Morning frost detected on volcanoes near Mars’s equator

Morning frost has been spotted on volcanoes near Mars’s equator for the first time, a part of the planet where it was thought impossible for water frost to exist.

The “astonishing” discovery confirms that ice is not only confined to the red planet’s poles, and indicates that water ice is far more abundant across the planet than previously realised.

The frost sits atop the Tharsis volcanoes – the tallest volcanoes not only on Mars, but across the Solar System.

It was first seen by the European Space Agency’s (Esa) ExoMars Trace Gas Orbiter (TGO), and later by both another instrument aboard TGO and Esa’s Mars Express.

Lead author Adomas Valantinas, who made the discovery as a PhD student at University of Bern, Switzerland, and is now a postdoctoral researcher at Brown University, USA, said: “We thought it was impossible for frost to form around Mars’s equator, as the mix of sunshine and thin atmosphere keeps temperatures relatively high at both surface and mountaintop – unlike what we see on Earth, where you might expect to see frosty peaks.”

Dr Minjae Kim, research fellow, Department of Physics, University of Warwick, told the PA news agency: “Esa’s ExoMars and Mars Express missions have now made an astonishing detection – spotting water frost for the first time near the planet’s equator, a region where its existence was previously thought impossible.

“This finding confirms that ice is not solely confined to the Martian poles.

“It indicates that water ice had been, and still is, far more abundant across the planet than previously realised.

He added that the ice deposits must have formed during Mars’s ancient past when climatic conditions were “starkly different”, and that the “massive discoveries fundamentally reshape our understanding of Mars’s climatic history”.

Dr Kim said the findings represent a major breakthrough while also raising new questions.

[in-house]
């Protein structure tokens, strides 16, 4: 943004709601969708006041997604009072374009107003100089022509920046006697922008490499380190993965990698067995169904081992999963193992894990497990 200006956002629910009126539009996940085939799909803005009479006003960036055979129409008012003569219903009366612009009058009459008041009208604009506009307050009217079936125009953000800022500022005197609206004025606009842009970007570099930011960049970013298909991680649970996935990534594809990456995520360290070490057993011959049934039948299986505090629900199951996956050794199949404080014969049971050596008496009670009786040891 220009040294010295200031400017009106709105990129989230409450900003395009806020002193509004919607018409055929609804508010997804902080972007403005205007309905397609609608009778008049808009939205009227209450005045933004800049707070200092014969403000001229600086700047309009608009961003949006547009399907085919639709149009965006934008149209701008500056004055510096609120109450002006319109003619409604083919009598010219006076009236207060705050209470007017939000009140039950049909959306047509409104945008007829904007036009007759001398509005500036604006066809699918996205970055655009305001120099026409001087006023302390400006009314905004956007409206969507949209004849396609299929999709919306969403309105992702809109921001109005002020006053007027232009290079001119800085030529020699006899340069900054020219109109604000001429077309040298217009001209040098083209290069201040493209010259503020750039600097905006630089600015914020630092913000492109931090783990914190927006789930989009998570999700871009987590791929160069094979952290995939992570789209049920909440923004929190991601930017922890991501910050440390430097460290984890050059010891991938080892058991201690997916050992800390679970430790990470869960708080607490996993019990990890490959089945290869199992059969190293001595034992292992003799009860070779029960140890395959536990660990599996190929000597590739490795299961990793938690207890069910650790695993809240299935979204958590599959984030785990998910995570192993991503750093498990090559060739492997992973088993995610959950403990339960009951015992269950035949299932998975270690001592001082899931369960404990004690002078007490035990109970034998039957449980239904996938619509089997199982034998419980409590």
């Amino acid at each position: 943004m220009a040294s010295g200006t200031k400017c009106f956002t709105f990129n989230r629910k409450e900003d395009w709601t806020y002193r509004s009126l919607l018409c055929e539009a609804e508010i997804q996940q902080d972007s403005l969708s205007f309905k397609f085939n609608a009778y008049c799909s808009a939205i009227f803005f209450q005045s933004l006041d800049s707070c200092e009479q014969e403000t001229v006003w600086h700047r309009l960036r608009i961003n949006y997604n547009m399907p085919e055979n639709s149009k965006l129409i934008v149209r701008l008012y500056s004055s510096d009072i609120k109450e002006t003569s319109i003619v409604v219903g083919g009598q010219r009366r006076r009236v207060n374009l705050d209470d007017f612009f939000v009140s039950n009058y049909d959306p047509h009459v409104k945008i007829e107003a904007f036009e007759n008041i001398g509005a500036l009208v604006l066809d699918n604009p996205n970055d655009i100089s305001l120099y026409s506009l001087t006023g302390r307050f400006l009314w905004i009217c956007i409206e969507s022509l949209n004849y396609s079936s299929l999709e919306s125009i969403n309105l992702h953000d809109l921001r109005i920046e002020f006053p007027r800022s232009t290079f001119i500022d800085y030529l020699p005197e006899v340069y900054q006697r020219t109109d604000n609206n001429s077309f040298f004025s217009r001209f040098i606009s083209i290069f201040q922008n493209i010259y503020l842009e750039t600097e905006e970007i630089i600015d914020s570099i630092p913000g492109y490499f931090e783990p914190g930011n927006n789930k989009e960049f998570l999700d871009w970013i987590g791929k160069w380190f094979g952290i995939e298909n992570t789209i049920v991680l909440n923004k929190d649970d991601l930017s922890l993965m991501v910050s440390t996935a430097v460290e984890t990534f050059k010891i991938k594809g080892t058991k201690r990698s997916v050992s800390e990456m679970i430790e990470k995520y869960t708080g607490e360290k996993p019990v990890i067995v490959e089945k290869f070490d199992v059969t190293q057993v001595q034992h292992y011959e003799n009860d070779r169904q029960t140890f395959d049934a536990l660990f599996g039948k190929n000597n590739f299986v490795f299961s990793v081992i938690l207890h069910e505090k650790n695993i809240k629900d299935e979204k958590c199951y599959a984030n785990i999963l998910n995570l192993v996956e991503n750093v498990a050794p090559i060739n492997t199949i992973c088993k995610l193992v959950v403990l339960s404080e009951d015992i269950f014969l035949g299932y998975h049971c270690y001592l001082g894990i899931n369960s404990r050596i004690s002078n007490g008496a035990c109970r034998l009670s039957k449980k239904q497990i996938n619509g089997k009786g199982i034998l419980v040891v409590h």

One question relates to how long ago these equatorial ice deposits accumulated, and what the climate was like on Mars during that earlier, ice-rich era.

“This stunning new evidence of near-equatorial water ice on the red planet opens up avenues for reconstructing its evolution and environment during its earlier, wetter period,” said Dr Kim.

The newly discovered patches of frost are present for a few hours around sunrise before they evaporate in sunlight.

Despite being as thin as a human hair, they cover a vast area.

Esa suggests that the amount of frost represents about 150,000 tonnes of water swapping between surface and atmosphere each day during the cold seasons, the equivalent of roughly 60 Olympic swimming pools.

There are a number of possible reasons for why the frost had not been spotted until now.

These include the orbit needing to line up in the right position in order for the area to be observed in the early morning, and another is needing to know where and when to look for the frost.

Dr Valantinas said: “We happened to be looking for it near the equator for some other research, but didn’t expect to see it on Mars’s volcano tops.”

Colin Wilson, Esa project scientist for both ExoMars TGO and Mars Express, said: “Finding water on the surface of Mars is always exciting, both for scientific interest and for its implications for human and robotic exploration.”

The findings are published in Nature Geoscience.